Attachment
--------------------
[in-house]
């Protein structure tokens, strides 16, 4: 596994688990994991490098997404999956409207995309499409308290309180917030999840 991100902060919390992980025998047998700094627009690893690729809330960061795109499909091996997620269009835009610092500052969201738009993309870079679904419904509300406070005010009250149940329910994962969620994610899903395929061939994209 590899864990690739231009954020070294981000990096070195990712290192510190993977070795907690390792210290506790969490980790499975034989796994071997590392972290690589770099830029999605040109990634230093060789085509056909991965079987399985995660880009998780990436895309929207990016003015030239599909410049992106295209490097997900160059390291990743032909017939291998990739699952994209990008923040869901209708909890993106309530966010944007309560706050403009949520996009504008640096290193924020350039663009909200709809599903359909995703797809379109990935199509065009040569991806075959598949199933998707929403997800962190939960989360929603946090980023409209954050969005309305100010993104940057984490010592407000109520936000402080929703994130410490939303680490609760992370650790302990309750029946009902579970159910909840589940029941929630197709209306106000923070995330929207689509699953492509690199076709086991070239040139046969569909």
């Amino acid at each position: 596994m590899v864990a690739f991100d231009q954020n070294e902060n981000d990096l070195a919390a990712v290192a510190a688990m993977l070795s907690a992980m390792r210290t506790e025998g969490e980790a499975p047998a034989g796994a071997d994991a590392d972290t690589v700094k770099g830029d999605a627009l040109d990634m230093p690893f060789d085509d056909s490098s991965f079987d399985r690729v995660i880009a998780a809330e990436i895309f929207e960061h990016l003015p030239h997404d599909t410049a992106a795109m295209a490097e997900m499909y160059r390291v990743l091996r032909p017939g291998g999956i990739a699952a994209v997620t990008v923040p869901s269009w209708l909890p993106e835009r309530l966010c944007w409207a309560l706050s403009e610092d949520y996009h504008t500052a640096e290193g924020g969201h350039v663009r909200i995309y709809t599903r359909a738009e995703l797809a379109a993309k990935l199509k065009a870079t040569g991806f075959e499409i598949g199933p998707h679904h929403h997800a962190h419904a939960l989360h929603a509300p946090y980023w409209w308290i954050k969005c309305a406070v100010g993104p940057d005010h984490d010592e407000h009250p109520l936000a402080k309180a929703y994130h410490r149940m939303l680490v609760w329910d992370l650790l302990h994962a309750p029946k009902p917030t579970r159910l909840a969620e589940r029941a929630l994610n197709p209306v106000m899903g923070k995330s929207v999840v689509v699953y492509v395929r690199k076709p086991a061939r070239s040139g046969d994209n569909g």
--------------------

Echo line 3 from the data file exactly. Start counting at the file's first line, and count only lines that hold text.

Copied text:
């Amino acid at each position: 596994m590899v864990a690739f991100d231009q954020n070294e902060n981000d990096l070195a919390a990712v290192a510190a688990m993977l070795s907690a992980m390792r210290t506790e025998g969490e980790a499975p047998a034989g796994a071997d994991a590392d972290t690589v700094k770099g830029d999605a627009l040109d990634m230093p690893f060789d085509d056909s490098s991965f079987d399985r690729v995660i880009a998780a809330e990436i895309f929207e960061h990016l003015p030239h997404d599909t410049a992106a795109m295209a490097e997900m499909y160059r390291v990743l091996r032909p017939g291998g999956i990739a699952a994209v997620t990008v923040p869901s269009w209708l909890p993106e835009r309530l966010c944007w409207a309560l706050s403009e610092d949520y996009h504008t500052a640096e290193g924020g969201h350039v663009r909200i995309y709809t599903r359909a738009e995703l797809a379109a993309k990935l199509k065009a870079t040569g991806f075959e499409i598949g199933p998707h679904h929403h997800a962190h419904a939960l989360h929603a509300p946090y980023w409209w308290i954050k969005c309305a406070v100010g993104p940057d005010h984490d010592e407000h009250p109520l936000a402080k309180a929703y994130h410490r149940m939303l680490v609760w329910d992370l650790l302990h994962a309750p029946k009902p917030t579970r159910l909840a969620e589940r029941a929630l994610n197709p209306v106000m899903g923070k995330s929207v999840v689509v699953y492509v395929r690199k076709p086991a061939r070239s040139g046969d994209n569909g």